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Source£ºYanchengNewsNetwork    Updated£º2021-01-20 10:48:16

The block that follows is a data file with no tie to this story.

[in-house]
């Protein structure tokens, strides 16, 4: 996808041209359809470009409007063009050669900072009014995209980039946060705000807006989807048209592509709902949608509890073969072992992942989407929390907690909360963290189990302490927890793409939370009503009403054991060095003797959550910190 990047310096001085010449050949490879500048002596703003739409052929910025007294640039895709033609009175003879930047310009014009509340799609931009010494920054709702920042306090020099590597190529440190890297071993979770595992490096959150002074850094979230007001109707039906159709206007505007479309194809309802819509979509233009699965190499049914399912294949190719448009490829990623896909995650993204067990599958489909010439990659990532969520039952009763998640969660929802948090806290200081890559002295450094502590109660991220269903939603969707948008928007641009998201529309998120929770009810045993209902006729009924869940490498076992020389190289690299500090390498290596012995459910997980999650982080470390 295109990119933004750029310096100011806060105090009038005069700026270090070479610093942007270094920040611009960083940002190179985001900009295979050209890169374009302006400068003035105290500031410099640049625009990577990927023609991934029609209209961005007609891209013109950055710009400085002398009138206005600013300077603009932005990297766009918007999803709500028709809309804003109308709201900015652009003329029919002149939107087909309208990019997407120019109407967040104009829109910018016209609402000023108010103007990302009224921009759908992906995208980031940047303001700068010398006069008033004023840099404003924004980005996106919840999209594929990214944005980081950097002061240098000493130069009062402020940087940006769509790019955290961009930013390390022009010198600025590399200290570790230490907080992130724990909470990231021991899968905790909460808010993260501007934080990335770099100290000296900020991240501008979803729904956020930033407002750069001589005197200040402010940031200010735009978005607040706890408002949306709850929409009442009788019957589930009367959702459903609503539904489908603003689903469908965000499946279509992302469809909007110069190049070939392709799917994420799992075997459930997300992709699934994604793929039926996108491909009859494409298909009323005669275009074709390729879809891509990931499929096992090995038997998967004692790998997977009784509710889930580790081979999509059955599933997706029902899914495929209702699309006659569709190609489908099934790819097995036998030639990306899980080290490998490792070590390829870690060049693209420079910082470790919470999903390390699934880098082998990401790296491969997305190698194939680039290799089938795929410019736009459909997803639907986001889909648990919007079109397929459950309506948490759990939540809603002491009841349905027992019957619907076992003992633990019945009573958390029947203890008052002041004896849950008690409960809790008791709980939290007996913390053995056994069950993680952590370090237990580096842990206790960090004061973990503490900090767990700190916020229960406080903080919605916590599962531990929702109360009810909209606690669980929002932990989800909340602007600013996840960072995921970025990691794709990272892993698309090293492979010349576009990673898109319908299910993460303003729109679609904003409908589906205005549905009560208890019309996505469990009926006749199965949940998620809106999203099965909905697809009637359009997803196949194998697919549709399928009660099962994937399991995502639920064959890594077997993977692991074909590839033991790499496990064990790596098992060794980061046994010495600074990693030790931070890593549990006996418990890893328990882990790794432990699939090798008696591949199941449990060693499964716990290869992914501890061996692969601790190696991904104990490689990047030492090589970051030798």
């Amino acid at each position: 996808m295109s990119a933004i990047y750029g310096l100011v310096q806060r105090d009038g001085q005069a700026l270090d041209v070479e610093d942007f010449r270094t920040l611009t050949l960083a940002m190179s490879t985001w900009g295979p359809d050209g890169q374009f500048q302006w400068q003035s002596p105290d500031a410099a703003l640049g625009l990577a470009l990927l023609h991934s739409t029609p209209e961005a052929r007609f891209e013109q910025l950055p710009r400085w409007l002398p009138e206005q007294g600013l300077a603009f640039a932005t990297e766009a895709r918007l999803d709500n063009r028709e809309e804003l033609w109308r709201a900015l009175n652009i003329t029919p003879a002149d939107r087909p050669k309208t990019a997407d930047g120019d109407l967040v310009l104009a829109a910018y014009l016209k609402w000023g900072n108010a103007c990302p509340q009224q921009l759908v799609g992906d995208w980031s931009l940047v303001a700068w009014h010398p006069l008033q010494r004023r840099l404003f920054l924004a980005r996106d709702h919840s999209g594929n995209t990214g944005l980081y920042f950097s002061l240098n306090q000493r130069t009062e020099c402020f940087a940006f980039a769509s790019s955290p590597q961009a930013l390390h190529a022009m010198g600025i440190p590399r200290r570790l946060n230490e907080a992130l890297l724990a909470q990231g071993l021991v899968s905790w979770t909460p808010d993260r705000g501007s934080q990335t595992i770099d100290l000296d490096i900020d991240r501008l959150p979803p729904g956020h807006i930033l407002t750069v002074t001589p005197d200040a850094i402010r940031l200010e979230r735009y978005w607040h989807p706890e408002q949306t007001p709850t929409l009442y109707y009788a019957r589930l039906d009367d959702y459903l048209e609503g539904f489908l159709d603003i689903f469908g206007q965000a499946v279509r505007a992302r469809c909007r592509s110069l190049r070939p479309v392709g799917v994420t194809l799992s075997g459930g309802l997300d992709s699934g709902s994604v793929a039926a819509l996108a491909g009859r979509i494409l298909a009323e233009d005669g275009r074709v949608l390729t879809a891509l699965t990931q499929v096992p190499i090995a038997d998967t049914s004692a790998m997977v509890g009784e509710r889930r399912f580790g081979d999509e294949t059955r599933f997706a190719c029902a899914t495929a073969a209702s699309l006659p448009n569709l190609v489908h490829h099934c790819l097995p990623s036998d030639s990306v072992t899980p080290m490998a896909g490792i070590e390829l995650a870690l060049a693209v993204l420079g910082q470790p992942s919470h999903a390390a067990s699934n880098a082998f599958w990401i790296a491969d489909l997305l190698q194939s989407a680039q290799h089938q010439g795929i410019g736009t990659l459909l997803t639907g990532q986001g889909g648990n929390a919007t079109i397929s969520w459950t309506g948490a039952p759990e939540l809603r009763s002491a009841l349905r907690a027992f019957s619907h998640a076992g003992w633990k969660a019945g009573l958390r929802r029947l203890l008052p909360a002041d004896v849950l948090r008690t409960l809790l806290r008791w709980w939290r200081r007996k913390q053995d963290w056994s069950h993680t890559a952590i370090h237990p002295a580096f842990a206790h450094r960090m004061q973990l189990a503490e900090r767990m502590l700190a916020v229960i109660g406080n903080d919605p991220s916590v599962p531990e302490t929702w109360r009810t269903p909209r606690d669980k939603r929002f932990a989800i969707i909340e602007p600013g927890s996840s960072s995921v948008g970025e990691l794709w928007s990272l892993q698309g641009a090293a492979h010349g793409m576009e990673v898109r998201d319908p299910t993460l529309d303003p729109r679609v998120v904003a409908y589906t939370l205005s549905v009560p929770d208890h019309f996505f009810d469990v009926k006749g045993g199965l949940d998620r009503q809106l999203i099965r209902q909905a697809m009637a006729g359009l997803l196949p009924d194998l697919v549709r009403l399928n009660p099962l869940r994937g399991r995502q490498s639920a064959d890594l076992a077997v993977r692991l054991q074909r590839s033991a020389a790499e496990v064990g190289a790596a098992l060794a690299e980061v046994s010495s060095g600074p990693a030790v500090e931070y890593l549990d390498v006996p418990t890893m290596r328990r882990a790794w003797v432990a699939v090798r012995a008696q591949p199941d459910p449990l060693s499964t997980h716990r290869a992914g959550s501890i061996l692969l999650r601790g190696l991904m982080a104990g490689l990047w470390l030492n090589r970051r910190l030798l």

Brazil  is in the middle of a?crisis?Their problem is how to  pay for everything. Brazil  and other countries such as France are social welfare states. Their policies tend to  support workers. It does not matter if the workers are in the government or in the private sector. This approach works when times are  good. Brazil faces two challenges. First, the economy of the country is in poor shape. A weak economy means less money is going   into  private companies  and the government. After the Great Recession of 2008, recovery was different  in different countries. But debts to pensioner¡¯ s and salaries to workers are due and owing. Work rules make it hard to lay-off workers. The problems  of pensions and salaries contribute to the great crisis in Brazil now. The grumbling is not just about money. It is not just about corruption in the government. It is about the state of affairs in the  country. Brazil  is losing thousands  of jobs?a day. States are  having trouble paying police officers and teachers. The Brazilian  government has chosen austerity. The Brazilian workers  have chosen  to strike. A general strike last Friday disrupted  much of the country. Protesters blocked highways. They halted much of the public transit network. They shut down access to many public buildings. Not   everyone is suffering. Some civil servants are?getting a 41 percent raise. Legislators in S?o Paulo  gave themselves a 26 percent raise.  Congress wants to cut pension benefits.  It is now letting it members retire with  lifelong pensions after?just two years in office. The Brazilian president is Michel Temer. He said the country has to cut public spending. Then he held a?lavish taxpayer-funded banquet. He tried to persuade members of Congress to support his proposed  budget cuts.  The 300 guests were eating shrimp and filet mignon. Some  experts say Brazil must cut its spending  to the bone.  But how much and who should get hurt? For example, education would be among the first to  suffer. And that could set Brazil back for decades. Brazil is not Venezuela by any means. But Brazilians are angry. The Brazilian government is under siege. Source:  The New York Times April 28, 2017 )

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